Published Date: January 1, 2022
CHENNAI The Tamil Nadu government on Friday opposed the proposed increase in the Goods and Services Tax on some textile goods from 5% to 12%. It argued that the increase in the rate on fabrics, including handloom goods made from natural fibres, would dampen the demand, thus affecting farmers and small and medium enterprises.
The GST Council later decided to put the decision on hold.
At a special sitting of the Council in New Delhi with the sole agenda of discussing the increase, Tamil Nadu Finance Minister Palanivel Thiaga Rajan said, "Alternatively, ready-made garments, having a sale value of above 0,000 or could be taxed at 12% and the present rate of 5% on goods below this level could be retained."
Human-made fibres were made through automated processes involving IOW labour and high capital. But the manufacture of goods from natural fibres was more labour, intensive and would have an impact on farmers. This sector was also run with a lower capital, mostly by micro, small and medium enterprises. "The proposed hike could not have come at a more inopportune time when the industry is limping back to normalcy from the onslaught of the COVID-19 pandemic," he said.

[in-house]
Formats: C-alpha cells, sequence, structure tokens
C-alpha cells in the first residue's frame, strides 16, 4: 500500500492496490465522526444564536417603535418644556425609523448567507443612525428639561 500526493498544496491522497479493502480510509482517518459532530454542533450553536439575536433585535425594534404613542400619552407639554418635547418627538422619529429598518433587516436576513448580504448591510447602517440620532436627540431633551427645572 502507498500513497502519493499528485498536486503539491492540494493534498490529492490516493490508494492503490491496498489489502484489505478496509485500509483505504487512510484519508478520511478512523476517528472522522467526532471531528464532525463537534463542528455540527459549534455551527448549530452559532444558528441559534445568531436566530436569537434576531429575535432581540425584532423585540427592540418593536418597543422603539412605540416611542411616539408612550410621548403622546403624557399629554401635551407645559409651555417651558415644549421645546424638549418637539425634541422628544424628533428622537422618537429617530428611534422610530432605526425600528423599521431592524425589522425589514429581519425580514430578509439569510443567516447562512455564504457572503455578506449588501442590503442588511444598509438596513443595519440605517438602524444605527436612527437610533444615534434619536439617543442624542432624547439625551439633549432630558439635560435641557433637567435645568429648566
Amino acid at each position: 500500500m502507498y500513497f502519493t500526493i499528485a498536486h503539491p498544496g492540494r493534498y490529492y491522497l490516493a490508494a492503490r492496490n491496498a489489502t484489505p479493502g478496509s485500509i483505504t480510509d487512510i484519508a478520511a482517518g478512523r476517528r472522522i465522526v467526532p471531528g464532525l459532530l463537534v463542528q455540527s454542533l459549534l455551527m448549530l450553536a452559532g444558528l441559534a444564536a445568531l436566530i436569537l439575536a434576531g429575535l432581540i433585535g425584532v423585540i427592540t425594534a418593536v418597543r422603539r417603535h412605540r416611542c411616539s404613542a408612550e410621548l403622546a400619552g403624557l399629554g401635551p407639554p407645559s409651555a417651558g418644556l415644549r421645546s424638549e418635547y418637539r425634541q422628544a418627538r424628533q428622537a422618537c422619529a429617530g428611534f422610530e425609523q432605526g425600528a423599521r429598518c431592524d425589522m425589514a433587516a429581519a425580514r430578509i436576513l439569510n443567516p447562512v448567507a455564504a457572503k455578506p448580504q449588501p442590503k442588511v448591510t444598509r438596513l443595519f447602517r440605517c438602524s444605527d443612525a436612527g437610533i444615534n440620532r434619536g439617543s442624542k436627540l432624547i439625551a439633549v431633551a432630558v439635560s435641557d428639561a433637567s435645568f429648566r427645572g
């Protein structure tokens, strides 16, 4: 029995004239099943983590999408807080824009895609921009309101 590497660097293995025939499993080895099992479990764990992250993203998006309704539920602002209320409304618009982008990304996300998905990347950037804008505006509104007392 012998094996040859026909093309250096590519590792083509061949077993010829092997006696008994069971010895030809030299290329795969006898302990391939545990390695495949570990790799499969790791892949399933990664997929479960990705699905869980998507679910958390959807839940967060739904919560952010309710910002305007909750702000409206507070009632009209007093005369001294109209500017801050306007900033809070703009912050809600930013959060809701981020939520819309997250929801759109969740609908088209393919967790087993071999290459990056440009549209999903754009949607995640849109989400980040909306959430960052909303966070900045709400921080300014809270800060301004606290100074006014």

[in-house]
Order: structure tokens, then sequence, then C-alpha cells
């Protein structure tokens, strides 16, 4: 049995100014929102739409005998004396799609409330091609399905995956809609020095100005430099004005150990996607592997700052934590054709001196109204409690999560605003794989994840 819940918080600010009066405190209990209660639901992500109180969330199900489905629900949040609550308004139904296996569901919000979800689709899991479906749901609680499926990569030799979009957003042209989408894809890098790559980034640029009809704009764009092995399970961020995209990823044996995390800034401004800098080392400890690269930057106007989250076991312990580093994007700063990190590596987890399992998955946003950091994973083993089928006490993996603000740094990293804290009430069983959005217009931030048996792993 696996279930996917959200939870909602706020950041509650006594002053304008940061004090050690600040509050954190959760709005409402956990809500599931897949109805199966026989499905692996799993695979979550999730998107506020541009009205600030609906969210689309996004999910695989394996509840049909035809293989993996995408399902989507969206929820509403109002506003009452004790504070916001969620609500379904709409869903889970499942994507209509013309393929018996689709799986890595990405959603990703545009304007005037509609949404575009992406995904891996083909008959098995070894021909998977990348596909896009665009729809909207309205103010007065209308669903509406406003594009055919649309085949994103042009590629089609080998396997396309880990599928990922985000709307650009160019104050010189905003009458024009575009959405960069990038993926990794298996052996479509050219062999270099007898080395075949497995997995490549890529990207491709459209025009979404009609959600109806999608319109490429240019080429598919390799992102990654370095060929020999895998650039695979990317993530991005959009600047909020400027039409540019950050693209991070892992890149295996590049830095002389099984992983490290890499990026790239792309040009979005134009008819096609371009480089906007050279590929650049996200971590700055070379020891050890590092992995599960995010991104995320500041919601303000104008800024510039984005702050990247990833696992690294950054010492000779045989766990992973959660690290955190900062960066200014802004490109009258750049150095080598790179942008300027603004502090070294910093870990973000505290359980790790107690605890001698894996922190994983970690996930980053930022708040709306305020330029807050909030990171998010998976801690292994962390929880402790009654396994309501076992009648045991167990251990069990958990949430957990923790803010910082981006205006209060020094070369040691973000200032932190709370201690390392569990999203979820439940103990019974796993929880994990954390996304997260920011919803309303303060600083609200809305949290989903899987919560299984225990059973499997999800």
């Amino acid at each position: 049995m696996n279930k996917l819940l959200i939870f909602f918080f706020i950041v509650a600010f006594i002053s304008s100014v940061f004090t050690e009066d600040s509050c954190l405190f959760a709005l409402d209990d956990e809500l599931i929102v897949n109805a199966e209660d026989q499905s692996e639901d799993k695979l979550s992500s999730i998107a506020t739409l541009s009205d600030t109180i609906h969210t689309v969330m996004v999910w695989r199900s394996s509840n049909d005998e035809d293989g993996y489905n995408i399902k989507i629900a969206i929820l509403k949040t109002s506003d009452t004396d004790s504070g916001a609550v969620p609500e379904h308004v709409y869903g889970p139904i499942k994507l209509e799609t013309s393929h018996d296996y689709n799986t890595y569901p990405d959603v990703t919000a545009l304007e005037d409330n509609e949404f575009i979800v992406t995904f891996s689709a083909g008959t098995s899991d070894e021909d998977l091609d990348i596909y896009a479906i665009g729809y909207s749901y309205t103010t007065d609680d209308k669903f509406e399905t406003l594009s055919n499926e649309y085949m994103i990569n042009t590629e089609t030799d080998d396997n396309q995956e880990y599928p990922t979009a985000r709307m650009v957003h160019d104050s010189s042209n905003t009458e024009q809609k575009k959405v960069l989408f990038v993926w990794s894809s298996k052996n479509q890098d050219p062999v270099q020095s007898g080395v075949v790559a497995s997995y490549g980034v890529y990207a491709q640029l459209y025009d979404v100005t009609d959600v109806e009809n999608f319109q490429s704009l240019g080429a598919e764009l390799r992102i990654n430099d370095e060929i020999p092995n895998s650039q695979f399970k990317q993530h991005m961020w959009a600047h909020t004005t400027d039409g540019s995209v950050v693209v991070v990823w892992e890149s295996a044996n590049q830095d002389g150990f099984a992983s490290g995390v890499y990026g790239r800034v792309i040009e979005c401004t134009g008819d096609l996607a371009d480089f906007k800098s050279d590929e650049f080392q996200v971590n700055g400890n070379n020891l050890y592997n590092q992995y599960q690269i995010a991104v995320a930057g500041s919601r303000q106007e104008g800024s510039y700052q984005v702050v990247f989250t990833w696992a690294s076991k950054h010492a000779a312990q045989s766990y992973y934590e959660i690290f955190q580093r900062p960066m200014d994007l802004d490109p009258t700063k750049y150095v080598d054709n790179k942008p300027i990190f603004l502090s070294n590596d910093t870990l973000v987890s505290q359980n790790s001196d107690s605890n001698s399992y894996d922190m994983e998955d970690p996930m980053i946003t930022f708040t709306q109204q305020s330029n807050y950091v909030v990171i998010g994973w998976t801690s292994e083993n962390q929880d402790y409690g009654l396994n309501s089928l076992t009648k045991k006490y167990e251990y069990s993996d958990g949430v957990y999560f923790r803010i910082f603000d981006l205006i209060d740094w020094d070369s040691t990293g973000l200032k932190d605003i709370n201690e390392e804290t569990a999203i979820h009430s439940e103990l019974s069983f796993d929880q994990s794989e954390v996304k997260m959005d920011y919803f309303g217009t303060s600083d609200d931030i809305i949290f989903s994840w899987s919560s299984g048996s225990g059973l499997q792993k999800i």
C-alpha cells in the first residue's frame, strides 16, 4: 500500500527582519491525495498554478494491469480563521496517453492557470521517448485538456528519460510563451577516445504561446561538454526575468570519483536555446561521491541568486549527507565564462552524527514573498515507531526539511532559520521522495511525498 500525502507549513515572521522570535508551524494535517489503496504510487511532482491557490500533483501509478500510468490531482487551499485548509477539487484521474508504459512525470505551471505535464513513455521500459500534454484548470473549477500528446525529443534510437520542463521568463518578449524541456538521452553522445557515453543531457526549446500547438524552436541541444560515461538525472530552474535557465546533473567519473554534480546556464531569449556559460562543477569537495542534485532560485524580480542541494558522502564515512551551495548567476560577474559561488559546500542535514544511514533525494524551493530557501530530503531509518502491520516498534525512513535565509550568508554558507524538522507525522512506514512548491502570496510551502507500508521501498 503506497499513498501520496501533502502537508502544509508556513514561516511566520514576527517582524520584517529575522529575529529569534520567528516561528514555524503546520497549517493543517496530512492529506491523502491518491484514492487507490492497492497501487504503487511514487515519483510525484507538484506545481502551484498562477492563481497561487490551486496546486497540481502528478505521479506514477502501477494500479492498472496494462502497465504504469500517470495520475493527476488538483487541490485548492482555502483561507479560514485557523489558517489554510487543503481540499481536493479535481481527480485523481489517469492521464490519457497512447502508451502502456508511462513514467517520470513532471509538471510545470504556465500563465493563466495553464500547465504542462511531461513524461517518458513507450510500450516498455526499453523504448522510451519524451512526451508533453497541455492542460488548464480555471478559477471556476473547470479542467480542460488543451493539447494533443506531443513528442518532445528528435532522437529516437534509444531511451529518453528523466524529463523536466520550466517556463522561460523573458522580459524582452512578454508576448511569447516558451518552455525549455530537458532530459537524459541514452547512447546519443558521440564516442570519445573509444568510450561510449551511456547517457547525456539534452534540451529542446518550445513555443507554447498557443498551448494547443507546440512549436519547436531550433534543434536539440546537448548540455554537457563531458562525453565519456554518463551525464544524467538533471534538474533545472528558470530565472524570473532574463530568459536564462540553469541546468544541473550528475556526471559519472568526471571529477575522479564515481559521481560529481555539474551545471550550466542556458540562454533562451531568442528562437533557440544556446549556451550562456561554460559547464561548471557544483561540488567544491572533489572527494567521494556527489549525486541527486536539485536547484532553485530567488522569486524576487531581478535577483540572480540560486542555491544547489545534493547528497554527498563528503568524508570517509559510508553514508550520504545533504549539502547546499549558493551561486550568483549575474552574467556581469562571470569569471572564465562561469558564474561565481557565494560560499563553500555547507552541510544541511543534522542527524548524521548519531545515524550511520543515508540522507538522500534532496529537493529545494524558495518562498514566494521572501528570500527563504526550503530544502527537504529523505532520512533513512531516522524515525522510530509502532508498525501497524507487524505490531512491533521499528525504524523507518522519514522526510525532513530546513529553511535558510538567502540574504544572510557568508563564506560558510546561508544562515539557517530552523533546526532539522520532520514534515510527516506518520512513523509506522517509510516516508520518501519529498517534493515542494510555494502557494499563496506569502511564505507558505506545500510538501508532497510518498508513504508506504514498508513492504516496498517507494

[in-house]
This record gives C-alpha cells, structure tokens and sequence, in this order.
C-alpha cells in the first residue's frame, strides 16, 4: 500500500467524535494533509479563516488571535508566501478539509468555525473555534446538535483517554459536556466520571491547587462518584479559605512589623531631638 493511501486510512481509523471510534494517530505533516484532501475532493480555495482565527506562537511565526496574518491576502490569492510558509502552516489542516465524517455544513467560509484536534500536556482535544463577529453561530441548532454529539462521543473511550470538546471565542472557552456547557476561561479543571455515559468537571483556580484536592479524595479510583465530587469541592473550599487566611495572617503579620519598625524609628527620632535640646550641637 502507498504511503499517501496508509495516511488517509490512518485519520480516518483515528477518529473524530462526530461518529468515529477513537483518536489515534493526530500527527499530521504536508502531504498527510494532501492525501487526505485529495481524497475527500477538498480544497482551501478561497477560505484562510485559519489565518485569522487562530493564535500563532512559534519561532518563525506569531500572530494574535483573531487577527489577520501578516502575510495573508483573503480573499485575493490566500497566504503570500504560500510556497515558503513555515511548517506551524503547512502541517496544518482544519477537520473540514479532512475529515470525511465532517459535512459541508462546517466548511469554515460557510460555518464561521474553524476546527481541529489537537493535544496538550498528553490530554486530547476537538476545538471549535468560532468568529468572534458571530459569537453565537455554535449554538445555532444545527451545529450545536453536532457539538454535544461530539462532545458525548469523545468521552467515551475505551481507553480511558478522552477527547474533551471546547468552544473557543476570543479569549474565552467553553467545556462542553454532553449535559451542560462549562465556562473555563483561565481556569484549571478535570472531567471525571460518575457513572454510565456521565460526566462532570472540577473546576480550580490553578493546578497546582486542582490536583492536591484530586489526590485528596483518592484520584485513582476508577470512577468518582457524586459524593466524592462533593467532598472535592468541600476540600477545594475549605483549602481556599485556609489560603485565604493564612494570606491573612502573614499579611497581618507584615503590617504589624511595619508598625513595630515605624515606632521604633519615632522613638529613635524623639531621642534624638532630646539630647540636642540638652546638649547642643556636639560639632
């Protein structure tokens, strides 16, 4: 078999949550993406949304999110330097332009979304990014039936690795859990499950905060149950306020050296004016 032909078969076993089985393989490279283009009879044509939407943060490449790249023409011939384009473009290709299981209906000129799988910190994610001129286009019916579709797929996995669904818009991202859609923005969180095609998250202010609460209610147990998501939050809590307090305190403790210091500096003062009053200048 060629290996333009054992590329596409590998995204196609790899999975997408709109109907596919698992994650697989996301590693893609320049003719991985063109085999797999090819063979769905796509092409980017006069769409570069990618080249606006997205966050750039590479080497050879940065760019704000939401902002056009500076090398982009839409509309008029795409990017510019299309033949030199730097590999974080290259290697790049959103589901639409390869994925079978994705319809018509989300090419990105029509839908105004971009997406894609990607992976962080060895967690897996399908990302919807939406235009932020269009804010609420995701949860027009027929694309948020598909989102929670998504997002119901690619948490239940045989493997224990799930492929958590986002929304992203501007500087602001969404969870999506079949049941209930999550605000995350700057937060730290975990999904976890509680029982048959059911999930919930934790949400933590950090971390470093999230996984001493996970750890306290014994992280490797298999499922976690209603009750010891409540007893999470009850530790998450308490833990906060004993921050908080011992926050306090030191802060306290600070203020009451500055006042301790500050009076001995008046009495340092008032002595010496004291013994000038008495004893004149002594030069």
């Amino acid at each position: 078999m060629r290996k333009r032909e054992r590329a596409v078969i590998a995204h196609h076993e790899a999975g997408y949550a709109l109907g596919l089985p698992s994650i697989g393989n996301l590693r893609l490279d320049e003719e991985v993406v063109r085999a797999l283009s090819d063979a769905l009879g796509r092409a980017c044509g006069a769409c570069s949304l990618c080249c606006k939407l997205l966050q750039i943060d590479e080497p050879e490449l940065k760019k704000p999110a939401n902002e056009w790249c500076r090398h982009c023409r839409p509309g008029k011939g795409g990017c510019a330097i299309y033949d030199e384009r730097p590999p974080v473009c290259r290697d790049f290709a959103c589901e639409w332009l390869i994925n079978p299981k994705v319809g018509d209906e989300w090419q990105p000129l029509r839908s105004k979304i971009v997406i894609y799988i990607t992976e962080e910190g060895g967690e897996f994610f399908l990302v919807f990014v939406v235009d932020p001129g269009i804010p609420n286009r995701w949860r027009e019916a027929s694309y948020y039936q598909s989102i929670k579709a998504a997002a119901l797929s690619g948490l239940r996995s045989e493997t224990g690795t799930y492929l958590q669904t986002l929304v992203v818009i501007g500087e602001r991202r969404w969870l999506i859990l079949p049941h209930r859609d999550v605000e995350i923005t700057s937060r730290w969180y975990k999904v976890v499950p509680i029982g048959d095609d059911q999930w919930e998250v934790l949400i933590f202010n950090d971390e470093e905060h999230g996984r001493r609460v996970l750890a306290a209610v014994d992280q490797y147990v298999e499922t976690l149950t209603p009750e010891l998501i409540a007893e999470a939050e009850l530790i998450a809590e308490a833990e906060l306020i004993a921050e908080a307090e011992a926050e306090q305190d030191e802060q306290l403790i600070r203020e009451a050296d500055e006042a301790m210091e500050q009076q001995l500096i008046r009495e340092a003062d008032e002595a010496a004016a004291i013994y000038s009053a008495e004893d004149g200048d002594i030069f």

Tamil Nadu is one of the major States making handloom, power loom and hosiery goods, and this sector is next only to the agriculture in job creation, he said. Before the GST was introduced, textiles were given full exemption under Tamil Nadu's VAT regime and readymade garments were taxed at 5%, he recalled The textile industry in the State was a forerunner in job creation.
"The handloom sector, which is barely surviving on the subsidies granted by the State government, will not be able to absorb the blow from the increase in the GST" he said.
In their representations, the associations representing this trade had highlighted that the GST Increase would cause a large-scale unemployment in the weaving industry because of the non-availability of additional loans and working capital, he said,
Mr. Rajan also reiterated that the current method of sharing of powers of direct taxation and indirect taxation was unfair as the direct taxation powers of the States had been limited. The situation was exacerbated by the curtailment of even the bulk of indirect taxation powers after the GST was introduced.
Media: The Hindu